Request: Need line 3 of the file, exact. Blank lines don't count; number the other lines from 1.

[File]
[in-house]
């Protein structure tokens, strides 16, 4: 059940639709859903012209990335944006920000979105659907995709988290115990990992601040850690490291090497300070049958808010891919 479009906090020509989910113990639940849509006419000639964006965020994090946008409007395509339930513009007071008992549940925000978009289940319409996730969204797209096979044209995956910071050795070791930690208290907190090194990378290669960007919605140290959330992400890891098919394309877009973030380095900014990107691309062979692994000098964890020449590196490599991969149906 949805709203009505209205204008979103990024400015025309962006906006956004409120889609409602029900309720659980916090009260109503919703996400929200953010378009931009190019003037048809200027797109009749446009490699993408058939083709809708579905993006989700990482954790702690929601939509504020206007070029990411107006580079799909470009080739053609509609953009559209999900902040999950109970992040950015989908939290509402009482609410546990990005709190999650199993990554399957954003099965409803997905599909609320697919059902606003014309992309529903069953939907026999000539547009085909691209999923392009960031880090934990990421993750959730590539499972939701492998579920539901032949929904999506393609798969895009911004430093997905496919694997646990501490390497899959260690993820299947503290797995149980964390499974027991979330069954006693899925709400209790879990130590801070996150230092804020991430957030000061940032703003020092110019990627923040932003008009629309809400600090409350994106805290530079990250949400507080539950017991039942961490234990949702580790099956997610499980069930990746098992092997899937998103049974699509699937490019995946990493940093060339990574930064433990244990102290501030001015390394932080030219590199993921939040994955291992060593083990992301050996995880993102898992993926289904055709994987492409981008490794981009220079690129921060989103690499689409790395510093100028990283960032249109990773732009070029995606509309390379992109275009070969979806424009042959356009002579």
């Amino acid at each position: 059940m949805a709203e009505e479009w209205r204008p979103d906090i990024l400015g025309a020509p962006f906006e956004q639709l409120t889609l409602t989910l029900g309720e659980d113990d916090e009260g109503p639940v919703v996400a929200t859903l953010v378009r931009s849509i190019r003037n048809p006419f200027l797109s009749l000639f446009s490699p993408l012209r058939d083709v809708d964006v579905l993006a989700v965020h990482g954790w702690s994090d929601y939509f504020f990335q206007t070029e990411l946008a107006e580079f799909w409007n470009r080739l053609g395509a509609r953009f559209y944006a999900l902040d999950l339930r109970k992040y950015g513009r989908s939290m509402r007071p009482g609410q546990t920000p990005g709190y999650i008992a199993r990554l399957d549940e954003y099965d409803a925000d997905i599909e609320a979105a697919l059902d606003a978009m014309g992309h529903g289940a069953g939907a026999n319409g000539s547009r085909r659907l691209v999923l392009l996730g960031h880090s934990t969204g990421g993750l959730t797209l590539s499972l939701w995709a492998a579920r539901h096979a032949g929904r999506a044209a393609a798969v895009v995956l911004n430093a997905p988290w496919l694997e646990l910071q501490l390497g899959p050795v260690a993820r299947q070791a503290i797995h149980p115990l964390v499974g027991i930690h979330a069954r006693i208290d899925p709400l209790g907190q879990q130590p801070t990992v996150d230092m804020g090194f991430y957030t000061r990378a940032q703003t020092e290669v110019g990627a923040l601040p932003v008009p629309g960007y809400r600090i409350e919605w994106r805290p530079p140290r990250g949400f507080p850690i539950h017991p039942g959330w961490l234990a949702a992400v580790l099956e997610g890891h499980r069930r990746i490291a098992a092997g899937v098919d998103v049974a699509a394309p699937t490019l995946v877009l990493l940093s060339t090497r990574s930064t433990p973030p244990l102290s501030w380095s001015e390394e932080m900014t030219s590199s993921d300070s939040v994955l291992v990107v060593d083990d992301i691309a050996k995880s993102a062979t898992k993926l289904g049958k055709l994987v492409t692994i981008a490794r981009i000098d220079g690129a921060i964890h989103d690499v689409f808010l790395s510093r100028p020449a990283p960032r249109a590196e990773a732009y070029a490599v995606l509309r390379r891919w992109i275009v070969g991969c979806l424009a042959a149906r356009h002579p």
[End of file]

């Amino acid at each position: 059940m949805a709203e009505e479009w209205r204008p979103d906090i990024l400015g025309a020509p962006f906006e956004q639709l409120t889609l409602t989910l029900g309720e659980d113990d916090e009260g109503p639940v919703v996400a929200t859903l953010v378009r931009s849509i190019r003037n048809p006419f200027l797109s009749l000639f446009s490699p993408l012209r058939d083709v809708d964006v579905l993006a989700v965020h990482g954790w702690s994090d929601y939509f504020f990335q206007t070029e990411l946008a107006e580079f799909w409007n470009r080739l053609g395509a509609r953009f559209y944006a999900l902040d999950l339930r109970k992040y950015g513009r989908s939290m509402r007071p009482g609410q546990t920000p990005g709190y999650i008992a199993r990554l399957d549940e954003y099965d409803a925000d997905i599909e609320a979105a697919l059902d606003a978009m014309g992309h529903g289940a069953g939907a026999n319409g000539s547009r085909r659907l691209v999923l392009l996730g960031h880090s934990t969204g990421g993750l959730t797209l590539s499972l939701w995709a492998a579920r539901h096979a032949g929904r999506a044209a393609a798969v895009v995956l911004n430093a997905p988290w496919l694997e646990l910071q501490l390497g899959p050795v260690a993820r299947q070791a503290i797995h149980p115990l964390v499974g027991i930690h979330a069954r006693i208290d899925p709400l209790g907190q879990q130590p801070t990992v996150d230092m804020g090194f991430y957030t000061r990378a940032q703003t020092e290669v110019g990627a923040l601040p932003v008009p629309g960007y809400r600090i409350e919605w994106r805290p530079p140290r990250g949400f507080p850690i539950h017991p039942g959330w961490l234990a949702a992400v580790l099956e997610g890891h499980r069930r990746i490291a098992a092997g899937v098919d998103v049974a699509a394309p699937t490019l995946v877009l990493l940093s060339t090497r990574s930064t433990p973030p244990l102290s501030w380095s001015e390394e932080m900014t030219s590199s993921d300070s939040v994955l291992v990107v060593d083990d992301i691309a050996k995880s993102a062979t898992k993926l289904g049958k055709l994987v492409t692994i981008a490794r981009i000098d220079g690129a921060i964890h989103d690499v689409f808010l790395s510093r100028p020449a990283p960032r249109a590196e990773a732009y070029a490599v995606l509309r390379r891919w992109i275009v070969g991969c979806l424009a042959a149906r356009h002579p």